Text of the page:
We've got a lot of creative people around our town and this Saturday you can find Tone at IOTA, and King Soul at Villain and Saint. Also please save the date- the afternoon of January 14th- people are coming together to celebrate the life of Robert Goldstein at the 9:30 Club.

And I need to buy paint.

Sunday, December 25, 2016


Good Morning DC Rockers! This week's posting, "A Ghost of Christmas Past," ended up on Washington DC My Hometown,  but I wanted to wish you all a happy holiday here as well.

If family or other manifestations of the season are getting you down, Goin' Goin' Gone will be rocking JV's tonight starting at 8:30 p.m. until the wee hours. Also, my good friend and stellar musician Alice Despard returns to the Galaxy Hut for one night only with Crowd Scene on Monday night. Music gets going round 9. Hang in there, y'all and godblessuseveryone.

Thursday, December 15, 2016


"Responsibility" by Bill Owens

Most of us spend too much time taking care of an overabundance of stuff that we heedlessly accumulate. Then come the holidays which can cause incoming angst as much as outgoing packages of anxiety wrapped up in colorful paper and disguised as love. Or sometimes you just gotta buy the boss a tie. This weekend we have a lot of rock shows laying around. Give yourself (or a favorite companion)  the gift of live music.  Here are just a few of the rocking things going on Friday, Saturday and Sunday: 

Friday Dec 16

Johnny Bombay and the Reactions/Rockaway Birch @ Slash Run

Little Red and the Renegades @ Villain and Saint


Sat Dec 17 

Hendrix Tribute w/ Anthony @ IOTA

Rhodes Tavern Troubadours @ Hank Dietle's

Sun Dec 18

Anthony Pirog @ JV
w/ Dave Chappell

All of the above feature tried and true musicians, and will be a lot more fun than cleaning your room.  Another bonus? None of these outings will break the bank or end up in the basement behind the furnace.

Tuesday, December 13, 2016

Slickee Boys Split

The Slickee Boys may hold the "Cal Ripken" award for playing the most shows at the 9:30 Cub, but it's been over five years since the band broke up, and still people refuse to believe it.  I know it won't help to present facts here since the popular trend these days is to deny reality, but two of the boys will be playing this Thursday in two separate towns.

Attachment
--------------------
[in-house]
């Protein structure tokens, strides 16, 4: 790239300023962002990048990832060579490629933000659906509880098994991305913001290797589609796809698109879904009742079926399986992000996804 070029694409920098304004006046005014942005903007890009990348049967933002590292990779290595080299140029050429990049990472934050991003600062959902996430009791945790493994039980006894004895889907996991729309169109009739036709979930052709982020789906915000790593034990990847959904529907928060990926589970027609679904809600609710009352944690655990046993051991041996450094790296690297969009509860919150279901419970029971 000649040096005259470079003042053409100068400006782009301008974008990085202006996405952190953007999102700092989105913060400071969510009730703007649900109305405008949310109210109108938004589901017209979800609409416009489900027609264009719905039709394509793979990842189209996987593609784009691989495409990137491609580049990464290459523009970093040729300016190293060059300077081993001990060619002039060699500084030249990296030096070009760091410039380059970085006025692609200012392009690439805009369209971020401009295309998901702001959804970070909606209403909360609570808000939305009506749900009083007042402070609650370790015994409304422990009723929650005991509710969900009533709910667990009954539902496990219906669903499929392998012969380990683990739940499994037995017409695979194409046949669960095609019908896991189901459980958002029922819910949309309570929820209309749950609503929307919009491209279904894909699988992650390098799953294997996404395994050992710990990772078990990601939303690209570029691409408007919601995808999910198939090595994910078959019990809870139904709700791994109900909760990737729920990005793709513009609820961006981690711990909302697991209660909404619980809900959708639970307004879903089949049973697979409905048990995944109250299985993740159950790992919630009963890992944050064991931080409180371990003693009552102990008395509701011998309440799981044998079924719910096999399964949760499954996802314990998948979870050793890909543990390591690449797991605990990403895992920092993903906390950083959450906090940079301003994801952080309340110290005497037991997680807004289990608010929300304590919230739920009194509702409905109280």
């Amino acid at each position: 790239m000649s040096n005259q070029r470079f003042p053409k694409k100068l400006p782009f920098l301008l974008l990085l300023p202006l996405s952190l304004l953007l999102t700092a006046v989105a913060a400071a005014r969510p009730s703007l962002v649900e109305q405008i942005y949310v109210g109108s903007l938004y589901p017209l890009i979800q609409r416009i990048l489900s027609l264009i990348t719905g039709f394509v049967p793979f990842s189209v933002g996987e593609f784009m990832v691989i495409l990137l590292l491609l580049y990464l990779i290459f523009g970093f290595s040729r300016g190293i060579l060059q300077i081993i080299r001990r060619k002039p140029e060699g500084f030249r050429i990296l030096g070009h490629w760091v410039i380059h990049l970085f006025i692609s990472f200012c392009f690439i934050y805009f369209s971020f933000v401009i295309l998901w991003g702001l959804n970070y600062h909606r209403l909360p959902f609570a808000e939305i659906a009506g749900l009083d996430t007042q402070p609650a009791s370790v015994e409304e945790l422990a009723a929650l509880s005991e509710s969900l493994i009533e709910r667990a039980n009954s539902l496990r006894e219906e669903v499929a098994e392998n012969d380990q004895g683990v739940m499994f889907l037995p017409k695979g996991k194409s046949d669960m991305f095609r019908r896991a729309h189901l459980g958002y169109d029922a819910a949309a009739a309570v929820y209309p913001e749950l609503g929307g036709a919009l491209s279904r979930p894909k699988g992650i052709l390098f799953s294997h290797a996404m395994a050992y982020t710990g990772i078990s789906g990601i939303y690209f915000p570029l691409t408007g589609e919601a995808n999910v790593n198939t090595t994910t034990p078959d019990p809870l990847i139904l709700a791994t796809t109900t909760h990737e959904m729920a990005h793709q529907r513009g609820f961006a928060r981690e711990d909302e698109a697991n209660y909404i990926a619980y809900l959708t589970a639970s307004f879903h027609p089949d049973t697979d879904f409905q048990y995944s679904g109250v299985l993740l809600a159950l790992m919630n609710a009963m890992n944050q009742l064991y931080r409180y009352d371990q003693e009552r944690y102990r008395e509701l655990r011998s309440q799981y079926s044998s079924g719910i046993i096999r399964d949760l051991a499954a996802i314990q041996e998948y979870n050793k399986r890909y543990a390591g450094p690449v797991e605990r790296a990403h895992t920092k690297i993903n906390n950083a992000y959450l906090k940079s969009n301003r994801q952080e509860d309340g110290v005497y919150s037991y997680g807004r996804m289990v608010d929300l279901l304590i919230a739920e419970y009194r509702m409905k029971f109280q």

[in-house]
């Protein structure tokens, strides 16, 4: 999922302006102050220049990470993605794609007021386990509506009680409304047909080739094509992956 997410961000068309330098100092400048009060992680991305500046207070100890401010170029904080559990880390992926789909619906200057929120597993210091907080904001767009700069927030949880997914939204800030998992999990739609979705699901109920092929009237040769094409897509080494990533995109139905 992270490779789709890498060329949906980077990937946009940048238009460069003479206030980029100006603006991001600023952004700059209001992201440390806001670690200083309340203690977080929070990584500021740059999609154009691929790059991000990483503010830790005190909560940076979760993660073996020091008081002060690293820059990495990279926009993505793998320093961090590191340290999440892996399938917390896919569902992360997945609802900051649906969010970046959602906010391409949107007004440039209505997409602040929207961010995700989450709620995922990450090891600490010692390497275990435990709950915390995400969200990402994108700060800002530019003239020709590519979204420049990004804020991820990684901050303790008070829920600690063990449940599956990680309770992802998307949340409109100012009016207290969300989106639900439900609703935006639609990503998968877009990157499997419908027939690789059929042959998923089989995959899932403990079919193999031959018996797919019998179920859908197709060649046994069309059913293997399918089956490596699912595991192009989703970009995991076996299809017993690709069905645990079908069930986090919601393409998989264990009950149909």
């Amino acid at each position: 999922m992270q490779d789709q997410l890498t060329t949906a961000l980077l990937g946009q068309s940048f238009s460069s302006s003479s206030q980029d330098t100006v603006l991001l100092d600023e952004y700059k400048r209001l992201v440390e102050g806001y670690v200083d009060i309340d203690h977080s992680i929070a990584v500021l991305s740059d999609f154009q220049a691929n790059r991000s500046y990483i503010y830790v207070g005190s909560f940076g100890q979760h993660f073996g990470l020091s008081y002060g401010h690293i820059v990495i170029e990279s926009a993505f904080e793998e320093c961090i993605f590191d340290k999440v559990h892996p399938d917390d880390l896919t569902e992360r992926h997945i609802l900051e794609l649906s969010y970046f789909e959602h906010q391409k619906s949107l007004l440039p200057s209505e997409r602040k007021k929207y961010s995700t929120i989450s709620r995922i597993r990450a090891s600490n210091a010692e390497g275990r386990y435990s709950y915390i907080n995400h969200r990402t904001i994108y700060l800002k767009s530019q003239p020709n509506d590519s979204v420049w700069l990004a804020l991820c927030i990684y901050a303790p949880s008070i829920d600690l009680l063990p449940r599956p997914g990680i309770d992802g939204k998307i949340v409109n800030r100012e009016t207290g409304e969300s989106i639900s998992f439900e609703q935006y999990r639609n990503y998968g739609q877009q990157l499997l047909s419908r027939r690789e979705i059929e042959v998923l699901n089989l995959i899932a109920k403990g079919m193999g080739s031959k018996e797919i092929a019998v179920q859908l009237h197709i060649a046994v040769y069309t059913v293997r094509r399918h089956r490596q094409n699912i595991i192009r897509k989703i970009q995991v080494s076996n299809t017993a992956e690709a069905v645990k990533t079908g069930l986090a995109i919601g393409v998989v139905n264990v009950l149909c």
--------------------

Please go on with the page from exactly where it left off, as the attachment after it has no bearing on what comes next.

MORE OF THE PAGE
Marshall Keith will be opening for Andy Bopp at the Wind Up Space in Baltimore. (If you live up that way, you are lucky, if not, this show is worth the drive.)

 Meanwhile Mark Noone and his Yachtsmen will set sail for IOTA in Arlington. (Always a raucous event in the guise of civility.) So once again we have one show in Maryland, one in Virginia. Both on Thursday.  Believe It or Not.

Thursday, December 8, 2016

Coping Mechanisms

This has been an especially weird and dark autumn. The recent election turned lives upside down, and trolls are erupting with glee. The gunfire at Comet Pizza last Sunday, our most local example, was a direct result of false news stories that won't go away.  Joel Achenbach, of the Washington Post, wrote a great article this week explaining why things are. He writes:

 "The Information Age has become the Misinformation Age. Pizzagate is not an anomaly it’s the natural consequence of advances in information technology, the erosion of traditional media and the strenuous efforts of demagogues to tribalize our civic life....The fake news epidemic is a lethal combination of technology and human nature. It’s supply and demand. We probe for missing information, what’s hidden, what’s secret. Digging up secrets has survival advantages. We’re programmed that way."  

My survival response to the election and seasonal disorder was to fortify myself with nourishment. I started with scrapple, eggs and biscuits. And then I made myself a chocolate cake.  (Clearly I am taking the fight not flight route here.) I also derive comfort from old routines. Christmas, whether we are believers or not, brings a whole season of reprises. To set the mood, I like to watch my favorite version of  "A Christmas Carol" with Reginald Owen. (1938) 

Also I'm all in favor of hanging lights with impudence to combat the early evenings brought on by a retreating sun. An old standby in itself, Martin's Tavern, is the bomb when it comes to combining lights with decking the halls every year- an effort that takes, according to undisclosed sources, two weeks and three days to accomplish - mostly after hours. This year I am torn between the race horse adorned with glittering antlers and a plaid scarf, and the large fish wearing a glittering silver garland- sporting what I think might be a miniature Mount Vernon in its mouth. All of which are sadly not displayed here:

And then there are holiday concerts. I'm not a big fan of Christmas music per se, but live music played well is a gift. This weekend  Last Train Home takes over IOTA all weekend long with a matinee show on Sunday (which my older kids remember fondly and would gladly attend if they weren't all grown up and moved away.) Look for the David Kitchen Band and guests making merry at JV's Saturday night.  And last but not least - Eric Felten does a bang up Nutcracker every year about this time at Blues Alley.